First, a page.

Gelsenkirchen here we come? CRAIG HOPE’s postcard from somewhere in the German countryside… after a nightmare day on the train!

  • Craig Hope isn’t a huge fan of Gelsenkirchen – or his train journey there!
  • He is staying in the charming medieval town of Erfurt, which is full of life  
  • LISTEN to It’s All Kicking Off! ‘I wouldn’t touch Nagelsmann with a barge pole!’ 

German inefficiency, who knew? This postcard might have featured a few thoughts from Gelsenkirchen, if I hadn’t spent most of Saturday stuck on a train in the Bavarian countryside. Rolling hills, yes. Sadly, no rolling wheels.

I didn’t even have a seat, the chaos caused by the delays meaning a lady had taken mine. It wasn’t that I didn’t have the heart to evict her, it was more that I didn’t know the German for ‘please move’. 

For all that, my previous experience of Gelsenkirchen would probably have reduced my dispatch to the following: ‘Get me out of here.’

There isn’t a great deal to write home about in a city where the glorious Veltins Arena is the sole antidote to the pain of the beige, industrial oblivion of elsewhere.

The same cannot be said of wonderfully charming Erfurt, a medieval town close to where England are staying and my base for the tournament. To think my image of East Germany was ‘grey, cold and closed’. On Friday night, Erfurt was vibrant, balmy and open to all.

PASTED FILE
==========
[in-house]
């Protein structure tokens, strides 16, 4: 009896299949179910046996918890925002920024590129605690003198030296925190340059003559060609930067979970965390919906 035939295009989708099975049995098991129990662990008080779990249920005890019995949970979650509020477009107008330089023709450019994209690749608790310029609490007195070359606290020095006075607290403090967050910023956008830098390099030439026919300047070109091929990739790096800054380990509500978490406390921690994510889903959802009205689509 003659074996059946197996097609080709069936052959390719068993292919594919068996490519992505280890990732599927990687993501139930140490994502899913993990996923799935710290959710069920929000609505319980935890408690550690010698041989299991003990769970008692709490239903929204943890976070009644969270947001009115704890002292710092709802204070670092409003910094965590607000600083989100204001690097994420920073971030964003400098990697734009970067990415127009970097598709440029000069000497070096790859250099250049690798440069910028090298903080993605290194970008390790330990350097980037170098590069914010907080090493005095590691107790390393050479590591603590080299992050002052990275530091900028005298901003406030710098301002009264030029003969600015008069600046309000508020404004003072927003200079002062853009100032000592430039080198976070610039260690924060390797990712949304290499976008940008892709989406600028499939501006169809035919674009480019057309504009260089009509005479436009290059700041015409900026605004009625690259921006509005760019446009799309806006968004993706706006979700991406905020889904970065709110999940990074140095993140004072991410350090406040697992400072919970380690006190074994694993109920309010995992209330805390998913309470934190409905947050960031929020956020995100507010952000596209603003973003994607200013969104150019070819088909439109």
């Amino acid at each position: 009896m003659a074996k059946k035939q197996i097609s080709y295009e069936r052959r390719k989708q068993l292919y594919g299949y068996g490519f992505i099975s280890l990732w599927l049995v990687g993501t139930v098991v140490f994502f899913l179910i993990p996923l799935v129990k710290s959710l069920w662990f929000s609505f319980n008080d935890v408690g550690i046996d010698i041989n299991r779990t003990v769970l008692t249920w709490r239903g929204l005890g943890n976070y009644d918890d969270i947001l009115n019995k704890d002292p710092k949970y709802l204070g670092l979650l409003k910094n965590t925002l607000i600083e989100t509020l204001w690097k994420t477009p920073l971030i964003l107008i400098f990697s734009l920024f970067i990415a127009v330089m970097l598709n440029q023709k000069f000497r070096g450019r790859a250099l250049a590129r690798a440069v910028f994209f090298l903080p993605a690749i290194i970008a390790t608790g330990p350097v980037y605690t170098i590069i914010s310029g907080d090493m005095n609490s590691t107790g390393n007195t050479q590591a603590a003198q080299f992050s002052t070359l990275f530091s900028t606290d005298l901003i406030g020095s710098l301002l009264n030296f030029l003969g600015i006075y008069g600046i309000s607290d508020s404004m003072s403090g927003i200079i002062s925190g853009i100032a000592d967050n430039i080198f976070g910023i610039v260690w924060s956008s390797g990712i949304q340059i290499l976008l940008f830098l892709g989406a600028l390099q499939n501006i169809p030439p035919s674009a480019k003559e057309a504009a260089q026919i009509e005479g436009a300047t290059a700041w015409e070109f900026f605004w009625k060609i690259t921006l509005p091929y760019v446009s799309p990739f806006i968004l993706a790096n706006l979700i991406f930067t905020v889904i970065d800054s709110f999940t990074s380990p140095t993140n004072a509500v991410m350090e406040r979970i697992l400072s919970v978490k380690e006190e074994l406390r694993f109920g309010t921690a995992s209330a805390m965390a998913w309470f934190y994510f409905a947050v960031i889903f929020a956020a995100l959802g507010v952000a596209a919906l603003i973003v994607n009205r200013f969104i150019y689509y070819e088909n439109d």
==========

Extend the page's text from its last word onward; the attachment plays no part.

Mail Sport’s Craig Hope had to endure a nightmare train journey with no seat to Gelsenkirchen

Hope is staying in the charming medieval town of Erfurt, where he heard Germany fans' joy during their win over Scotland

Hope is staying in the charming medieval town of Erfurt, where he heard Germany fans’ joy during their win over Scotland 

This weekend marks the annual festival to celebrate the city’s famous Merchant Bridge. The graffiti-daubed high-rises still reside on the drowsy perimeter of town — and there is an intriguing nostalgia to them — but the centre is full of life. 

While I watched Germany v Scotland on an ITV feed in my hotel room — a bockwurst’s throw from the bridge — I was alerted to each goal in advance by the giddy cheers of the natives watching on a big screen nearby.

Afterwards, I wandered down to my favourite craft ale bar in the town — the only craft ale bar, in fact — where the owner, Sten, told me that my childhood vision of East Germany was accurate, where suspicion and oppression ruled. Only since the Berlin Wall came down in 1989 has Erfurt been allowed to embrace and exude its beauty, he said.

And it really is a beautiful sight — football fused with live music, street artists and street food. Not that I’ll be seeing much of that. I’ll be in Gelsenkirchen, if I get there.

P.S. So inefficient are German trains, I actually made my connection in Frankfurt despite arriving two hours late. How come? Well, the connecting train had been delayed coming from the opposite direction because of a technical failure!